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176. Does an Installment Sale Defer the Tax on Recapture of Accelerated Depreciation? No. Can the Tax on Recapture of Accelerated Depreciation Nevertheless Be Deferred When an Installment Sale Occurs? Yes.
162. Transfer a Family Business to the Next Generation During the Parent's Lifetime, Retain an Asset for Income, Give the Transferee a Stepped-up Basis, Defer the Gain on Sale, Support the Parent with Deductible Rent, and Finance the Transaction, Too
November 14, 2012
Last week I wrote about Parent & Son, Inc., a business valued at $65 million, and how the business could transfer from Parent to Son at Parent’s death while achieving important objectives and benefits.
That post brought forth another situation, this being one in which the parties want to transfer the business soon rather than after a death, and to use a major asset of the business to provide retirement income for the transferring parent.
Let’s call this one "Father & Daughter, Inc.", an "S" corporation. Father & Daughter, Inc., is a media business valued at $20 million, including all of its assets. Both Father and Daughter are active in the business, but Father is the sole owner. Father wants to transfer his stock in the near future to Daughter and then retire. Father & Daughter, Inc., operates from a building which it owns and which is now worth $5 million, but which has a very low tax basis ($1,000.00). Father would like to take ownership of the building himself, and then to lease the building to the company to provide part of Father’s retirement income. For the other part of his retirement income, Father would like to be paid for his stock. Daughter does not have the money for an all-cash purchase of Father’s stock. Father’s tax basis in the stock is zero, but Daughter nevertheless wants to have a stepped-up basis in the stock when she acquires it. They don’t want to face tax issues over any intra-family transactions for less than fair market value.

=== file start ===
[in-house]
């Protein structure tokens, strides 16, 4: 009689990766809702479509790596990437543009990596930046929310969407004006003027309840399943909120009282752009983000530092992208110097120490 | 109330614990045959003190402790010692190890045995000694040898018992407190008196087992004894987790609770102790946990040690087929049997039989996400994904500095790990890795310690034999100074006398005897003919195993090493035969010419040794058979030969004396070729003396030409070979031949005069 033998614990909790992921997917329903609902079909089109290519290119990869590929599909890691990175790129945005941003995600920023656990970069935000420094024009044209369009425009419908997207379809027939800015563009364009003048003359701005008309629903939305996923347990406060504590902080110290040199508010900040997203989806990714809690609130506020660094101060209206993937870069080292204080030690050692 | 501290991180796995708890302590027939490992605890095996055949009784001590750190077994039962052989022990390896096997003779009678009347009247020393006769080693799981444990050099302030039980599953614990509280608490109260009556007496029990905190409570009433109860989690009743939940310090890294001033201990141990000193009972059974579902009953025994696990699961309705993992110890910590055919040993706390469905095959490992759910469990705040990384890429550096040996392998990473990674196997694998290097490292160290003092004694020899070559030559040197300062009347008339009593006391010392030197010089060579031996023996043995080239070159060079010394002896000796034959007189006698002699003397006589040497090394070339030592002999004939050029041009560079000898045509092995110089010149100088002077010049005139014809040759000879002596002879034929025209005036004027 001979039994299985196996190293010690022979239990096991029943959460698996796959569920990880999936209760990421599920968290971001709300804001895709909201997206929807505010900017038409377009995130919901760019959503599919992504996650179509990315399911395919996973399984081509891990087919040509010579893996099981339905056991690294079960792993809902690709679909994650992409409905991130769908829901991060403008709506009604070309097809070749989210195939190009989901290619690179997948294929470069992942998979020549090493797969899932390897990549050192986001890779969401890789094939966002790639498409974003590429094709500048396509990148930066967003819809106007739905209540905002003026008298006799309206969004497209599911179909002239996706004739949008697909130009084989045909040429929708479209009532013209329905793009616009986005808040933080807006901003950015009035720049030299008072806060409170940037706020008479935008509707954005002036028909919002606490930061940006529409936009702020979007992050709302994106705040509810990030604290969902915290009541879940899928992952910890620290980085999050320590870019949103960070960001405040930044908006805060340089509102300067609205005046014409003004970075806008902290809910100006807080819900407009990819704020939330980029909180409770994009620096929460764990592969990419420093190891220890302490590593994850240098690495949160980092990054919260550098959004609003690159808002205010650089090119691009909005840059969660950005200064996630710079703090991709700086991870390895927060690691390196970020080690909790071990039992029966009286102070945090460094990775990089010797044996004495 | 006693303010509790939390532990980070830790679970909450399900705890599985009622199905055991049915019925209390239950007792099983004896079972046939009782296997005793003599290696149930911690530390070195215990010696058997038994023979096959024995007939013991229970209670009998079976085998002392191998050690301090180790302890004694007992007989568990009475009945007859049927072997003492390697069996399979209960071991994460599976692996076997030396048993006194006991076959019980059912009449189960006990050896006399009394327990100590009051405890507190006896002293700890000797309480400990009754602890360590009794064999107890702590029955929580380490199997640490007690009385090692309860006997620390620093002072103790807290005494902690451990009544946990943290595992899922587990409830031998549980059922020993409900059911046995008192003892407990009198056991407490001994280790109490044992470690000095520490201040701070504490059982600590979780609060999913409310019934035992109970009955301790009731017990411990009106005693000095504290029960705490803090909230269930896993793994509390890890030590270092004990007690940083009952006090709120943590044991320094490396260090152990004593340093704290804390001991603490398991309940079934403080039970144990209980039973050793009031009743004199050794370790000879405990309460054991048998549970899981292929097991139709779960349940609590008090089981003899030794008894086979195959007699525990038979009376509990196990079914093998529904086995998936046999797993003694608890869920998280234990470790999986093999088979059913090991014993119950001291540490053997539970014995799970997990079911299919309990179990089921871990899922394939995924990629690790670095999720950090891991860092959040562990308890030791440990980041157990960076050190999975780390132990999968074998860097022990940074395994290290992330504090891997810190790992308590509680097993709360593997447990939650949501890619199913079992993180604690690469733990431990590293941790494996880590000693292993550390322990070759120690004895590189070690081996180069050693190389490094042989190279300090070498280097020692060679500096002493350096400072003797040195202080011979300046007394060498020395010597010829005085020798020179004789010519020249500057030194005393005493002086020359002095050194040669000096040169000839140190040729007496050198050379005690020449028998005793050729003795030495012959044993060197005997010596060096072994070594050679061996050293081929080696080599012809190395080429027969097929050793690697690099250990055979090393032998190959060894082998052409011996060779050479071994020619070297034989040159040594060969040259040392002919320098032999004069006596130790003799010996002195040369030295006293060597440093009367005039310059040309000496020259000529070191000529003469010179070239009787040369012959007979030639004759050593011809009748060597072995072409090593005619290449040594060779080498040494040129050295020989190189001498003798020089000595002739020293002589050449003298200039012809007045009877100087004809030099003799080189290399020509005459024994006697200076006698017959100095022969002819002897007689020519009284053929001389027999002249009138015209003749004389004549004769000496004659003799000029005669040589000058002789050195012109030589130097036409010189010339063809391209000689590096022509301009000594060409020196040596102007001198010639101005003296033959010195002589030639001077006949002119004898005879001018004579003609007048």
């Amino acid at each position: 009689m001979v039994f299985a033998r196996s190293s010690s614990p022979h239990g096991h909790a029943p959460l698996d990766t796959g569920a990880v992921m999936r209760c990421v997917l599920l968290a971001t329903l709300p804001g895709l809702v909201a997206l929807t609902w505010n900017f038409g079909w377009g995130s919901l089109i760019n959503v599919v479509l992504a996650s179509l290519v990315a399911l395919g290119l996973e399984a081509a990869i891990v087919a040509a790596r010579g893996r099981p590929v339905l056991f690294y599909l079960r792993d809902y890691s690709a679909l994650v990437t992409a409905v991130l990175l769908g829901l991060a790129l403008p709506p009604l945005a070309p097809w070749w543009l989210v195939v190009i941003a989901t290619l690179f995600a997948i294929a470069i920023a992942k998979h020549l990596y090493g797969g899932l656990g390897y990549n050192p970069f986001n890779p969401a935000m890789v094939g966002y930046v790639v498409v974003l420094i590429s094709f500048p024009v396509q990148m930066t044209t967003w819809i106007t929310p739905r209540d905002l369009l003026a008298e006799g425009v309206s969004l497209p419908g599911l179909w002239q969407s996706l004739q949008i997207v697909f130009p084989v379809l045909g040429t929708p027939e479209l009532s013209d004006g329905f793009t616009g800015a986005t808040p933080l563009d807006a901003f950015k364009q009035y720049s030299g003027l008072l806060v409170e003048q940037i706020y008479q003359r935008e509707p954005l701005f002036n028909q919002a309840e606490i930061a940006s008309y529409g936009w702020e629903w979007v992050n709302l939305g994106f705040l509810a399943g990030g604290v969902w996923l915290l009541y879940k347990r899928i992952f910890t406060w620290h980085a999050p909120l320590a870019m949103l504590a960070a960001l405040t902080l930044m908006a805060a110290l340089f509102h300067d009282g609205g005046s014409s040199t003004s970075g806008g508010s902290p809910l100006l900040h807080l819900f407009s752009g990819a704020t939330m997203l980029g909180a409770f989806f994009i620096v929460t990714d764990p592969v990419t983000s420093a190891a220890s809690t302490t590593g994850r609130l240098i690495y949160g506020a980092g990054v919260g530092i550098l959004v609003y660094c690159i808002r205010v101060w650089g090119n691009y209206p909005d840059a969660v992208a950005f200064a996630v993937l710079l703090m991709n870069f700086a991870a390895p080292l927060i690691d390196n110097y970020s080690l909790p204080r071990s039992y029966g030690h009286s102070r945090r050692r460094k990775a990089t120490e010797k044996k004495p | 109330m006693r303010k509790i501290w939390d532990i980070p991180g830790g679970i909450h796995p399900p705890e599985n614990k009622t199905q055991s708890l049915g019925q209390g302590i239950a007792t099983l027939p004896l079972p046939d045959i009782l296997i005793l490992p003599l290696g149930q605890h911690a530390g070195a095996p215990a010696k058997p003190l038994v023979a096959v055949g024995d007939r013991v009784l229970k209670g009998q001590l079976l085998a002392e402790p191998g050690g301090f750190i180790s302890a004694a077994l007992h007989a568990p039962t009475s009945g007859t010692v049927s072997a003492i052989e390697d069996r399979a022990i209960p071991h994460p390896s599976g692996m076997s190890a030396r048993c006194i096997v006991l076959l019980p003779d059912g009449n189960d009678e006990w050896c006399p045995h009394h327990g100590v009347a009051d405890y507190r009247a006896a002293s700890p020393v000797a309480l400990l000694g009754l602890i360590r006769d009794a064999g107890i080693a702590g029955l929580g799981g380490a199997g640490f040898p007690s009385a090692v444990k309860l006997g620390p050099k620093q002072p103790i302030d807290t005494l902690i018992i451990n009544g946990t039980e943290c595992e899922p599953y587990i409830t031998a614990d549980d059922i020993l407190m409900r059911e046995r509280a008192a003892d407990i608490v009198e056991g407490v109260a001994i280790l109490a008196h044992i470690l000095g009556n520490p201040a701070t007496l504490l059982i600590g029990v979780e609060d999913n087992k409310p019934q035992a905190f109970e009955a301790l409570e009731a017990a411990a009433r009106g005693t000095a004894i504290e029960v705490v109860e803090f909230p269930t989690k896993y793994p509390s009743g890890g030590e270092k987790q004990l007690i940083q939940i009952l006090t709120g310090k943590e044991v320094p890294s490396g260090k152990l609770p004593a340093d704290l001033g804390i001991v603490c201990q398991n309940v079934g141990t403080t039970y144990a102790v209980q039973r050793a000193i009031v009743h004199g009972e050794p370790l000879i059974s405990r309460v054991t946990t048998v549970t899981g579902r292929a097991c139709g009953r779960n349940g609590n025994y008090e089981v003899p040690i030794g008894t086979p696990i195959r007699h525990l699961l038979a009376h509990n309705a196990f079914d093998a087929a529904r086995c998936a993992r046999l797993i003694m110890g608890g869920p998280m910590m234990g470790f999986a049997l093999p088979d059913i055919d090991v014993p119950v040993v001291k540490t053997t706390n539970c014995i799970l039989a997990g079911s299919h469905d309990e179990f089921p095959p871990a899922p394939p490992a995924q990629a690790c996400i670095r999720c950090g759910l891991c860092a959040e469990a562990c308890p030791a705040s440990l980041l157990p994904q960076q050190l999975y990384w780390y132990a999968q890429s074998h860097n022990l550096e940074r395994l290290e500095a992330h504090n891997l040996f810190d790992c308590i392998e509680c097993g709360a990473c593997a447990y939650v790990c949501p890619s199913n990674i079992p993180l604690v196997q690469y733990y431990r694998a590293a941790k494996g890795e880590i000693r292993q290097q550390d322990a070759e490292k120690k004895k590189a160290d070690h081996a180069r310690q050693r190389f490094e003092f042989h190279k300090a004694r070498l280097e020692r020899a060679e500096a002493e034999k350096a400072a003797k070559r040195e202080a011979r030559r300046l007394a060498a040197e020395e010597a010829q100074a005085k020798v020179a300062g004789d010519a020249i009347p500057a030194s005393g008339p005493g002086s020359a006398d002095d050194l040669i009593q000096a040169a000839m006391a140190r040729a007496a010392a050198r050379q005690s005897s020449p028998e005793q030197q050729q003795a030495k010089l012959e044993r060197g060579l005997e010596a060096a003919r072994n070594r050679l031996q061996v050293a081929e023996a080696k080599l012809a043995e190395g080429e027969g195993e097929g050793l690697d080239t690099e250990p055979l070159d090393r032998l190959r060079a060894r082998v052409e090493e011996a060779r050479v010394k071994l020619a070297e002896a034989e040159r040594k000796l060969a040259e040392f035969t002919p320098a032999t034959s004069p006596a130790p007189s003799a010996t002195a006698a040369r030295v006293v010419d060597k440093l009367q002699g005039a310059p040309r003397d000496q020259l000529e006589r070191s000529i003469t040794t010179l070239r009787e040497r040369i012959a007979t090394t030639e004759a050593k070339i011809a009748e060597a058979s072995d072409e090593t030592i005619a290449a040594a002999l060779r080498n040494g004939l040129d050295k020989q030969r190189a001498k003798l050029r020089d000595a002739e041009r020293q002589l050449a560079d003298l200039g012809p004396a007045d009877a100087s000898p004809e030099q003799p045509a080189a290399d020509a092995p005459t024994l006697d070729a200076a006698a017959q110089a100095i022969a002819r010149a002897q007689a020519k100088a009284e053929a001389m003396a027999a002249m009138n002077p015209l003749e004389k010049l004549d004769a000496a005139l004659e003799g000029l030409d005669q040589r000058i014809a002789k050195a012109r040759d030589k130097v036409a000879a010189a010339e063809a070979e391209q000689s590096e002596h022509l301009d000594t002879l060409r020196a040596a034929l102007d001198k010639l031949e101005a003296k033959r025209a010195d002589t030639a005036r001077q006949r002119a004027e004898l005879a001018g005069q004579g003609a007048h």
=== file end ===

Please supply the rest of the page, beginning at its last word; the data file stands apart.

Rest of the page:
Their question: Is there a way to accomplish all of their business, financial and tax objectives?
As with the situation last week, our answer is yes, and here is a way to do so. (I’m sorry about the amount of detail here, but I include it because it illustrates, once again, the flexibility and power of "collateralized installment sale" or "C453" transactions.)
The Real Estate
S.Crow Collateral Corp. ("S.Crow") purchases the building from Father & Daughter, Inc., for $1,000 in cash.
Achievement #1. Because that price is equal to Father & Daughter, Inc.,’s tax basis for the building, Father & Daughter, Inc., has no taxable gain on the sale.
Father and a friend form a new limited liability company (let’s call it "Father & Friend, LLC") in which Friend, an unrelated party for purposes of the tax code, owns at least 50%. S.Crow sells the building to Father & Friend, LLC, for $5 million in cash. (I’ll describe a source for the cash shortly.)
Achievement #2: Because Father & Friend, LLC, is not owned more than 50% by Father, it is eligible for a stepped-up tax basis in the building for both depreciation and to minimize the taxable gain on any later disposition of the building.
Father & Friend, LLC, lease the building to Father & Daughter, Inc., for a lease rent that is equal to its fair market rental value.
Achievement #3: The rent which Father & Friend, LLC, receives is available to provide retirement income to Father and is a deductible expense for Father & Daughter, Inc.
S.Crow buys 79% of Father’s stock immediately on a long-term no-money-down, interest-only C453 contract. After a year, S.Crow buys the other 21% on another C453 contract. Between the two contracts, S.Crow agrees to pay $18.5 million for the stock. (The reasons for that split are beyond the scope of this post.)
Achievement #4: Father defers the tax on the entire gain on sale of the stock, for as long as 30 years or more.
Achievement #5: S.Crow’s installment-interest payments to Father can supplement the latter’s retirement income.
Achievement #6: No annual valuations of the stock are necessary, with their costs and complications.
If the C453 contracts’ remaining term at Father’s death is 30 years, the discount-to-present-value rate is 4%, the marketability discount is 35%, and the estate-tax exemption is $5 million, the two C453 contracts would be valued at $3,807,736 for estate tax purposes in Father’s estate.
Achievement #7: In that event, Father’s estate would incur no estate tax on account of his stock.